According to the Drug Enforcement Administration, the Sinaloa Cartel, headquartered in Mexico, is the primary source of fentanyl trafficking and importation into the U.S. The DEA has also identified China as another significant source of fentanyl.

How Dangerous is Fentanyl?

Fentanyl is stronger than known naturally occurring opiates like morphine and heroin. In fact, it’s 100 times more potent than morphine and 50 times more powerful than heroin. It’s so powerful that it’s effective at the microgram level. Which means that the effective dose is smaller than a single gram; visually it’s about the size of a grain of salt. The lethal dose for a person with no tolerance is about 20 micrograms which is almost three times lighter than the weight of an eyelash. Heavy users can take as much as 100 micrograms.

Because it can be absorbed through the skin, it’s believed that it could be dangerous to even handle. The CDC issued a warning to police officers seizing the drug that exposure could be deadly; however, 92 percent transdermal bioavailability in medical patches doesn’t necessarily apply to lose fentanyl powder. Still, the loose powder can be inhaled and its general potency makes it dangerous to handle.

Fentanyl Abuse Statistics

  • Over 20,000 people have died because of fentanyl overdose. While the opioid epidemic has steadily risen for the past decade, the sharpest increase has occurred in the past few years and fentanyl is largely to blame.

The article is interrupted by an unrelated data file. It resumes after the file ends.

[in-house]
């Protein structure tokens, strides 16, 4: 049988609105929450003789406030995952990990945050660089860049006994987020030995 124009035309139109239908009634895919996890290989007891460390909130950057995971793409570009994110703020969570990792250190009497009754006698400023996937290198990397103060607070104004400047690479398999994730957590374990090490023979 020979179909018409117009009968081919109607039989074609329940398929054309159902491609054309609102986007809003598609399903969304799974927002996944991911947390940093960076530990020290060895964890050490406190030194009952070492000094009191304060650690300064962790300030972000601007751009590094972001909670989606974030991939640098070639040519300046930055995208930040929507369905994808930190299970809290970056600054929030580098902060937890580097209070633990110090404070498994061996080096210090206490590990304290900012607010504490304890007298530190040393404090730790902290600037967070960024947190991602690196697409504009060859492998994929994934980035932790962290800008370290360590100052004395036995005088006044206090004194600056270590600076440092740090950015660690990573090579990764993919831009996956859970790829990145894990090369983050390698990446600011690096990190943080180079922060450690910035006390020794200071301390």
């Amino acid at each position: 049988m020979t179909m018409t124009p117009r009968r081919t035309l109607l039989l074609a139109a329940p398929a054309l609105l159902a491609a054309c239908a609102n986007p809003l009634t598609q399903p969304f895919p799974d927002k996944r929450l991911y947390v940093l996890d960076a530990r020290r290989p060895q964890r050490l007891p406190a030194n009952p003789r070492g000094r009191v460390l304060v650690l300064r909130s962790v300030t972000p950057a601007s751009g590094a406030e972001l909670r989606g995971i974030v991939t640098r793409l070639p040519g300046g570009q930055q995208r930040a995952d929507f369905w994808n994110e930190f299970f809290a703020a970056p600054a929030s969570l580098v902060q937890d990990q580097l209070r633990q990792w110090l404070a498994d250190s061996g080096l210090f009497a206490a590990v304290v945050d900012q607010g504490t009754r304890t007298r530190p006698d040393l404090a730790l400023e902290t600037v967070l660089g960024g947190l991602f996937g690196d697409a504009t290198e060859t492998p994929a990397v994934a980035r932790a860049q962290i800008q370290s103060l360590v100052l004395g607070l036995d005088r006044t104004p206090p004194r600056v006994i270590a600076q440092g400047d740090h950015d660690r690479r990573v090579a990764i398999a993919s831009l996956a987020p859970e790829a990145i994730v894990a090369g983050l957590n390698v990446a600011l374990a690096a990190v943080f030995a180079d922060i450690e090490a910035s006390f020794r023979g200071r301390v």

• Fentanyl is 100 times more powerful than morphine and it’s mixed into heroin and other street drugs. Even hardened opioid users can overdose when fentanyl unexpectedly makes it into drugs.
  • Death from synthetic opioids including fentanyl has increased by 72 percent in just a year, between 2014 and 2015.
  • The opioid has costed the US $504 billion dollars to date, and the problem continues to grow exponentially, largely due to the ubiquity of fentanyl.

Adverse Effects

Fentanyl comes with a variety of side effects in illicit and medical use. In medical use, side effects will be mild and limited for most people. In fact, it has even been shown to produce less nausea and itchiness than the less powerful morphine. Illicit use of the drug can be unpredictable because it’s dosage and the presence of adulterants is unknown. In regular use, common adverse effects are similar to other opioids and can include:

  • Nausea
  • Constipation
  • Dry Mouth
  • Confusion
  • Muscle weakness
  • Sweating
  • Abdominal pain
  • Headache
  • Fatigue
  • Anorexia
  • Weight loss
  • Dizziness
  • Drowsiness
  • Nervousness
  • Hallucinations
  • Depression
  • Anxiety

Fentanyl Addiction Withdrawal

Fentanyl addiction withdrawal typically mimics flu-like symptoms and can be extremely uncomfortable. Some users report feeling the worst flu symptoms they had ever experienced. Though withdrawal is extremely unpleasant, it’s typically not fatal unless you have other medical complications. However, if a fentanyl overdose occurs, it can cause more serious symptoms. The most common, deadly symptom in most opioid overdoses is respiratory depression. And fentanyl produces longer episodes of respiratory depression than other opioids.